Worms are fascinating creatures that play a crucial role in maintaining soil health. They burrow through the soil, breaking down the organic matter and improving soil structure.
However, after a rainstorm, it’s quite common to see worms crawling on the sidewalk. They seem lost and confused.
So, why do worms crawl on the sidewalk and die? The answer could be one of several possibilities, including that the sidewalk is too dry and they couldn’t make it back to the soil or they were already drowning after rain.
While it’s not a huge issue, worms are an important part of the ecosystem. That’s why it could be good to rescue dying worms on the sidewalk if you’re able to.
Here’s everything you need to know about worms coming out to the surface.
There are plenty of reasons that worms crawl on the sidewalk and die. The main reason isn’t to die. So, why do they do it in the first place?
When it rains, worms typically escape to the surface and onto sidewalks to escape the flooding of their tunnels, and therefore, their drowning.
After raining, the water saturates the soil, making it difficult for the worms to breathe.
So, they escape the flooding by going up to the surface to breathe more easily.
Some would argue that since worms breathe through their skin, they would be able to absorb some oxygen even when the soil becomes saturated.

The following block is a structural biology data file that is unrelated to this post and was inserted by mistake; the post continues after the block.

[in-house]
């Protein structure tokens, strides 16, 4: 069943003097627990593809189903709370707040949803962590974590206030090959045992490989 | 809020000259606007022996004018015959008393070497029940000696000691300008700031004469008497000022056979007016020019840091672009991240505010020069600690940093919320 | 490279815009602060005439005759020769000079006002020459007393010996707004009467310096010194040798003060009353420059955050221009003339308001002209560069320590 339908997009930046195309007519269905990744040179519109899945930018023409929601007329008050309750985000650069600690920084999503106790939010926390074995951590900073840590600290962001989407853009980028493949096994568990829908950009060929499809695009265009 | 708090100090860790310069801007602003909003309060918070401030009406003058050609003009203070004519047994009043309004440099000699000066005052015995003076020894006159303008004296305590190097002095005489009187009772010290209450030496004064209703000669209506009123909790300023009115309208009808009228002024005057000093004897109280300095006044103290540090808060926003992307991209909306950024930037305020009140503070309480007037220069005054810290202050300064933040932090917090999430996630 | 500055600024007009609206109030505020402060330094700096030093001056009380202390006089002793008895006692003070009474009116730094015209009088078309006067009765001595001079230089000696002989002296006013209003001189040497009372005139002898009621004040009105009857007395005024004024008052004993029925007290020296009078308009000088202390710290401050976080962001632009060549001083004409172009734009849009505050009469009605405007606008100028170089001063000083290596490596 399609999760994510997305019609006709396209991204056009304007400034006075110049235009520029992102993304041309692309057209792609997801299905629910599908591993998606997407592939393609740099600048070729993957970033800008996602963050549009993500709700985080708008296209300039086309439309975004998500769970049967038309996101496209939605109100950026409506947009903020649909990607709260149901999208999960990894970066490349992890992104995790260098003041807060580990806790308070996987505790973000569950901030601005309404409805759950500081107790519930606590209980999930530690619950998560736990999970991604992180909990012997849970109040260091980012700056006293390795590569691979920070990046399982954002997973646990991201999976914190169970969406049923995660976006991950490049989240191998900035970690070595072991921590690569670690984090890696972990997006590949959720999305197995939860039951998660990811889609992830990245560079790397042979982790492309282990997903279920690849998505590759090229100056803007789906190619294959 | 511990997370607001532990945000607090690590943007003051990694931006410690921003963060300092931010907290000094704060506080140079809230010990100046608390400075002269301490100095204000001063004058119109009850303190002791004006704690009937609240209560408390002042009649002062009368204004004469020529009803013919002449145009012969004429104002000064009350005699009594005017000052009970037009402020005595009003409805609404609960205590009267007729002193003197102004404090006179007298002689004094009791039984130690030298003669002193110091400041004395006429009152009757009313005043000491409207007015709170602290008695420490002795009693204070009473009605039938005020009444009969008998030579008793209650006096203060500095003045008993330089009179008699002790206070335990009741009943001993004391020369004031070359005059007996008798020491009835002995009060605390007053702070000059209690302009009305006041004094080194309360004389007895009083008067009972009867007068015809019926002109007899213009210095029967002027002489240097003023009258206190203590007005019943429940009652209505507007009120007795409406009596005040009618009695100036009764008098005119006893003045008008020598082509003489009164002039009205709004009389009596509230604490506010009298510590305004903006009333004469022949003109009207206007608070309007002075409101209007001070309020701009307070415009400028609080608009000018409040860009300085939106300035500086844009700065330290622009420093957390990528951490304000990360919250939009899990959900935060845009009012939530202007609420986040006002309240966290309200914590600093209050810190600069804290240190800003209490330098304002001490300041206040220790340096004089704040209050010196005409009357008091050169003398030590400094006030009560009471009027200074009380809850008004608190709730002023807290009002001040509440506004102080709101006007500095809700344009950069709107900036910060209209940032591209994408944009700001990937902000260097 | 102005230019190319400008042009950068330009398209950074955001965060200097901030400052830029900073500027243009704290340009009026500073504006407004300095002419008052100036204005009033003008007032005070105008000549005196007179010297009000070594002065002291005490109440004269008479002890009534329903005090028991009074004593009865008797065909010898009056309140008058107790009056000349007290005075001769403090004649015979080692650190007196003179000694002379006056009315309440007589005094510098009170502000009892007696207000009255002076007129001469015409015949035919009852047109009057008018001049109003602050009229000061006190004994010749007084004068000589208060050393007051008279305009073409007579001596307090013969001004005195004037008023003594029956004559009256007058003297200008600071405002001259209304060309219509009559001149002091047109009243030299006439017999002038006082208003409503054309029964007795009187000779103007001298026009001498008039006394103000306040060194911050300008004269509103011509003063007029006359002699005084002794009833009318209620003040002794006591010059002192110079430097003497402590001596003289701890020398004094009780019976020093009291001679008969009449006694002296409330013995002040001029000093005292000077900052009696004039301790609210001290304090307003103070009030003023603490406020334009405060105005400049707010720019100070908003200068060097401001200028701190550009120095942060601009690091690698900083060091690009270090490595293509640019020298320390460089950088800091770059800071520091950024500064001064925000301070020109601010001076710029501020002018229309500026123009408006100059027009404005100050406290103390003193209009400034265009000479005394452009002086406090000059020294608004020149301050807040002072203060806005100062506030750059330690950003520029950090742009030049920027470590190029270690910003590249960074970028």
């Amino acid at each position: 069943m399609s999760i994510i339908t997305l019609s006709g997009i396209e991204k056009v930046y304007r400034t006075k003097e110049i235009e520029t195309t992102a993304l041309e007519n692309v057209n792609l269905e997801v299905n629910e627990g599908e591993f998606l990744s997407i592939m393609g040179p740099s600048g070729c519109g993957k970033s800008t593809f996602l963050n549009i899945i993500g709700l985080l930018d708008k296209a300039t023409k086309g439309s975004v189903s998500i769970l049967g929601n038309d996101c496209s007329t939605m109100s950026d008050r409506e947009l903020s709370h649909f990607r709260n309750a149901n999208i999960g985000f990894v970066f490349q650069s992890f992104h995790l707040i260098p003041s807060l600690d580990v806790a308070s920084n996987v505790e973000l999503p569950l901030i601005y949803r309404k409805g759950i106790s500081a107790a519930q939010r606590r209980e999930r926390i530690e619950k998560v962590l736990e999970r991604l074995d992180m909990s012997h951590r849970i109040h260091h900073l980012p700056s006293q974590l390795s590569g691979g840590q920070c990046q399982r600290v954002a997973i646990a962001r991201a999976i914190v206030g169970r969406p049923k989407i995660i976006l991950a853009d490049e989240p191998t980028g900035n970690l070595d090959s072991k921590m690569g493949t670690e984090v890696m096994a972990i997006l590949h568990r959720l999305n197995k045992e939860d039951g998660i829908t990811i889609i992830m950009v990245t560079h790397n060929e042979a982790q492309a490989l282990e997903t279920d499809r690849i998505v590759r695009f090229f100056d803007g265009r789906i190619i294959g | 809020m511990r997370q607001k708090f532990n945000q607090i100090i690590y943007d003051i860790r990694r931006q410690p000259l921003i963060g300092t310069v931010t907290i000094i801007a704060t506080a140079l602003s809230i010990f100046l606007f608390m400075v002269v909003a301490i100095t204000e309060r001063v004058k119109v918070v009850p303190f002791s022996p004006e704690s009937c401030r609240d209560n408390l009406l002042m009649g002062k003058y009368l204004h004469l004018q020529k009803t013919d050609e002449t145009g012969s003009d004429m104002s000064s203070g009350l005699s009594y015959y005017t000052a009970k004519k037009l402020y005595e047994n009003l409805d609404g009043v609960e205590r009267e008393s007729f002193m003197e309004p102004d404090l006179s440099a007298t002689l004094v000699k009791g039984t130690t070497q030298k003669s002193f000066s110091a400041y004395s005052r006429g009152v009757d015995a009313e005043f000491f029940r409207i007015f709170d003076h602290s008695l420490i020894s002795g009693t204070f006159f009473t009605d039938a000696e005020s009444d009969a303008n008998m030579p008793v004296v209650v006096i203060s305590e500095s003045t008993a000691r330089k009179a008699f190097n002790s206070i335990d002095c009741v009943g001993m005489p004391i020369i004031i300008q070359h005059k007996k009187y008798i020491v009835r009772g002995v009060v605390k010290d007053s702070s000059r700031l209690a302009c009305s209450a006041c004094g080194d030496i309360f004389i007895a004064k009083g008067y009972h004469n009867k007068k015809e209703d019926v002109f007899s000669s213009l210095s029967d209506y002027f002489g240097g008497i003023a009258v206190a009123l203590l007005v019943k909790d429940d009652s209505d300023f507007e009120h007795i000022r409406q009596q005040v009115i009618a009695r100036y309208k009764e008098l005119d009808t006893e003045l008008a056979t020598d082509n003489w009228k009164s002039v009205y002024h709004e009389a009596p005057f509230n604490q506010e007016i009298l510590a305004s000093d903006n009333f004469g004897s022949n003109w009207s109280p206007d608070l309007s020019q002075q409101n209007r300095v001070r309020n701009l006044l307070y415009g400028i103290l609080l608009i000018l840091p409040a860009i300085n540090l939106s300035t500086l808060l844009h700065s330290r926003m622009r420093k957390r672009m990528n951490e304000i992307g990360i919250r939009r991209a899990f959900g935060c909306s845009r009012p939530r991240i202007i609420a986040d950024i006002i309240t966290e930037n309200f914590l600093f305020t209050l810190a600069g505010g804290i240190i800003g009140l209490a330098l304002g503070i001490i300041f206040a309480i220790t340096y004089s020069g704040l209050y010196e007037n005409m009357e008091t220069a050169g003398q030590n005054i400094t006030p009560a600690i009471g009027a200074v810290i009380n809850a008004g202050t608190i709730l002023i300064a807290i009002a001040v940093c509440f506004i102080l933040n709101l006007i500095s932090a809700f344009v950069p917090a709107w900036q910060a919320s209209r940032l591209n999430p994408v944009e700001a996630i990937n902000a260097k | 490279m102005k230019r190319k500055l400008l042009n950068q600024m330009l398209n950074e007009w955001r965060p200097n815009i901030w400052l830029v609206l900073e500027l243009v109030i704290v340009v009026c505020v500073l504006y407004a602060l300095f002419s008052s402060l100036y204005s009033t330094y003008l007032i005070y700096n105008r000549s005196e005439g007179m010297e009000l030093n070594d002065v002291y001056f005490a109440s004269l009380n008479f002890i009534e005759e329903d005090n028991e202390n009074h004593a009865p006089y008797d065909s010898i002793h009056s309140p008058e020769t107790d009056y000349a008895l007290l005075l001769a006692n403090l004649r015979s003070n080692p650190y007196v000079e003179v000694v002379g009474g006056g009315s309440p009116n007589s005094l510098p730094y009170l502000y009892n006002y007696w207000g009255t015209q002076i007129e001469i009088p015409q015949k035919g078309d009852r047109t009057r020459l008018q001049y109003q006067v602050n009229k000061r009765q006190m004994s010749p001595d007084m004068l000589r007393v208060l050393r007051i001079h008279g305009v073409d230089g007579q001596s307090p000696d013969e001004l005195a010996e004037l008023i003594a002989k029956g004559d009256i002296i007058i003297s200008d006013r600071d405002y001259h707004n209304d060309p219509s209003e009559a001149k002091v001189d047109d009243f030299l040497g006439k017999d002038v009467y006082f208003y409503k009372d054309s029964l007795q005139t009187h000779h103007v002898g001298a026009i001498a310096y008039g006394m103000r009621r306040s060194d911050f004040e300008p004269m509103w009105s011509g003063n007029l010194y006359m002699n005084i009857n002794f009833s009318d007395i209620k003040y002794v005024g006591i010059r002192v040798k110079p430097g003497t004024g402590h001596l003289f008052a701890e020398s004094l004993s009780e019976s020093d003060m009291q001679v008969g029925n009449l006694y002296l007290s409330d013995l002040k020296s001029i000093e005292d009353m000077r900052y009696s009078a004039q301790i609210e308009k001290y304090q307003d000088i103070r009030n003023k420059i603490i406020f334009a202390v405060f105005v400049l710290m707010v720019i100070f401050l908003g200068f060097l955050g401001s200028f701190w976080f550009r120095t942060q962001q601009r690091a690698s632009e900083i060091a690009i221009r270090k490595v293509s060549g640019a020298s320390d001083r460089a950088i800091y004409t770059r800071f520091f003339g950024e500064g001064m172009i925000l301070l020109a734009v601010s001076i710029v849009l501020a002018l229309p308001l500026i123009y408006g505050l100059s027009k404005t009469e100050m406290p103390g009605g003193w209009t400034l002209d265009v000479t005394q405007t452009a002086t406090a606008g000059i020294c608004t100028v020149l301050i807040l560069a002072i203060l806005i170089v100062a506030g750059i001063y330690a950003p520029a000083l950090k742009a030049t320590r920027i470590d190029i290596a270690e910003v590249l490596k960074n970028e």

So, the other possible explanation is that the rain makes it easier for them to migrate to other areas, so they use this opportunity.
However, sometimes their migration efforts lead them onto a hard surface like a sidewalk. Then, they become stuck, stranded, and vulnerable to predators.
Another common explanation for why worms crawl up to the surface when it rains is that the sound of raindrops imitates the sound of moles.
Worms end up thinking that a predator is trying to make its way to them, so they scurry up to the surface to run away.
Worms try to burrow through the concrete, however, they’re sometimes unable to. With sun exposure, the worms become dehydrated and end up dying.
It’s important to note that worms aren’t intentionally crawling onto the sidewalk to die. They’re simply trying to survive and find new areas to live in.
Therefore, you should try taking steps to help them when possible.
According to a study in Invertebrate Biology research, some species need more oxygen than others.
In this study, Taiwanese researchers followed two earthworm species with differing histories.
One of them breathed more oxygen during the night than the day, while the other breathed lower amounts of oxygen throughout the day.
The species that breathed more oxygen at night had a tougher time tolerating immersion in water. This was even more amplified at night, as it became even more intolerant to rainfall and quickly raced to the surface.
On the other hand, the second species never went up to the surface. Since it generally consumed less oxygen, it had a higher ability to withstand rainfall.
So, not all worms will crawl to the surface when it rains. It depends on the species. However, there’s a lot more to the explanation than the species and its oxygen intake.
If you come across worms dying on the sidewalk after a rainstorm, you may feel compelled to help them. Here are some tips on how to rescue them:
- Use a flat object, such as a piece of cardboard or spatula, to gently lift the worm from the pavement.